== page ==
Utility Models work similarly to Patents in protecting new technological inventions, and offer exclusive rights for a limited period of time to stop unauthorised third parties from using the protected inventions for commercial gain. Utility Models are also known as “utility innovations”, “short-term Patents”, “second-class Patents”, and “innovation Patents.”
Utility Models are often seen to be especially well suited for protecting inventions making minor modifications to and adaptations of existing items or that have a brief commercial life. Local inventors frequently employ Utility Model systems since their inventions may sometimes not meet the criteria for patentability in their respective jurisdictions.
For a brief period, often 6 to 15 years after the filing date, the owner of a Utility Model is granted the sole authority to forbid or restrict others from commercially exploiting the Utility Model. To put it another way, Utility Model protection generally means that the invention cannot be manufactured or used, or sold for a profit by others without the permission of the owner. Utility Model rights are territorial in nature, which means that the owner can enforce his/her right only in the nation where the Utility Model has been granted.
Utility Models differ from Patents in various aspects, the primary one being the requirement or threshold of “non-obviousness”, which is comparatively lower in Utility Models than Patents. Utility Models are usually sought after for inventions that modifications or improvements to a pre-existing invention, and such improved inventions, of a more utilitarian characteristic, may not meet the Patentability criteria. The invention must be new, and must comply with the domestic requirements and formalities. Processes, methods, chemical substances, plants and animals are usually excluded from the Utility Model protection. Another difference is that while a Patent is granted for a standardised period of 20 years in most countries, Utility Models are granted for significantly shorter periods of time, ranging anywhere between 6 to 15 years.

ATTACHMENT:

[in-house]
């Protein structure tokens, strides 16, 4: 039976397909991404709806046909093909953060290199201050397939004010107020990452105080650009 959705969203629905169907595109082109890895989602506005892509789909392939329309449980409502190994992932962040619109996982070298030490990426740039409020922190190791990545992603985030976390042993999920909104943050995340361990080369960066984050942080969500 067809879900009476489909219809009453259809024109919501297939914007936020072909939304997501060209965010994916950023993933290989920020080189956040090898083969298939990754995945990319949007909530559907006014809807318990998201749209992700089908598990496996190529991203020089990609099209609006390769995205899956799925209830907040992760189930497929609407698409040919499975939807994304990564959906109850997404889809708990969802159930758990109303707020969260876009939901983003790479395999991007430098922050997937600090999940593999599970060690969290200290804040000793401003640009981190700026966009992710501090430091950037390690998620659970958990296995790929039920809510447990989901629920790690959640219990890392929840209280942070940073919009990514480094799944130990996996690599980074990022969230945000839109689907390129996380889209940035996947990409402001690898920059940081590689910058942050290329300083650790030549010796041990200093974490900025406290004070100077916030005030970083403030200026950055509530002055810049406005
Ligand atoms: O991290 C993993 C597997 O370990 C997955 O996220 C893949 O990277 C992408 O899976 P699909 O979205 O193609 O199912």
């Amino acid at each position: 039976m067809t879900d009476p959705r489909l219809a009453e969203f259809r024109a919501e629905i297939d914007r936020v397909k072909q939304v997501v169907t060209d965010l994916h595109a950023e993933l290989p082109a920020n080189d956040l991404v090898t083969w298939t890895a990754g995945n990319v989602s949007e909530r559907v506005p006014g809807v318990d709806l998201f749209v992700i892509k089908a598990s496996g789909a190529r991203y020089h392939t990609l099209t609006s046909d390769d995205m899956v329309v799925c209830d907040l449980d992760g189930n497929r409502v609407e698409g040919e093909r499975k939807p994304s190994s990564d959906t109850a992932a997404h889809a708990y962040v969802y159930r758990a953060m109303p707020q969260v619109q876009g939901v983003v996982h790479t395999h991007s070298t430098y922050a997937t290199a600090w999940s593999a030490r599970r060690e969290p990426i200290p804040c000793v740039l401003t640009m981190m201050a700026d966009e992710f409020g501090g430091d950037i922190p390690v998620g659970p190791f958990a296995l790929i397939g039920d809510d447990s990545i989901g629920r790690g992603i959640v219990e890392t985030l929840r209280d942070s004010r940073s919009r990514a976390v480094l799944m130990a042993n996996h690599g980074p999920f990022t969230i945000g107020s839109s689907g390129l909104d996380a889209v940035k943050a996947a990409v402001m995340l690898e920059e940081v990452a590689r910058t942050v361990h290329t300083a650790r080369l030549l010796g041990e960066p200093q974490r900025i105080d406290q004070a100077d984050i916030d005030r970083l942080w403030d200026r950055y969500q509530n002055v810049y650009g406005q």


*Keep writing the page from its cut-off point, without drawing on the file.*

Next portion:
It is pertinent to note that Western countries like the United States, United Kingdom, and Canada do not recognise the Utility Model. The Utility Model is not protected by the TRIPS Agreement either, which is considered to be the most comprehensive international agreement for the protection of Intellectual Property Rights. However, the Patent Cooperation Treaty (PCT) offers protection to Utility Models.
Major countries that offer protection to Utility Models include Australia, China, France, Italy, Germany, Japan, Spain and Russia. The requirements of all these nations are different, as is the term of protection.
India, notably, does not provide any such protections as of now. The Patent Act, 1970 lays down a stern threshold and requirement for non-obviousness under Section 2 (ja) and it is this provision that primarily bars the registration of Utility Models in India.
The views are that of author’s own and not necessarily the views of IPTSE Academy. This blog is a platform for academic discussions and hence authors have been given flexibility to convey their thought process.
Student, Faculty of Law
University of Delhi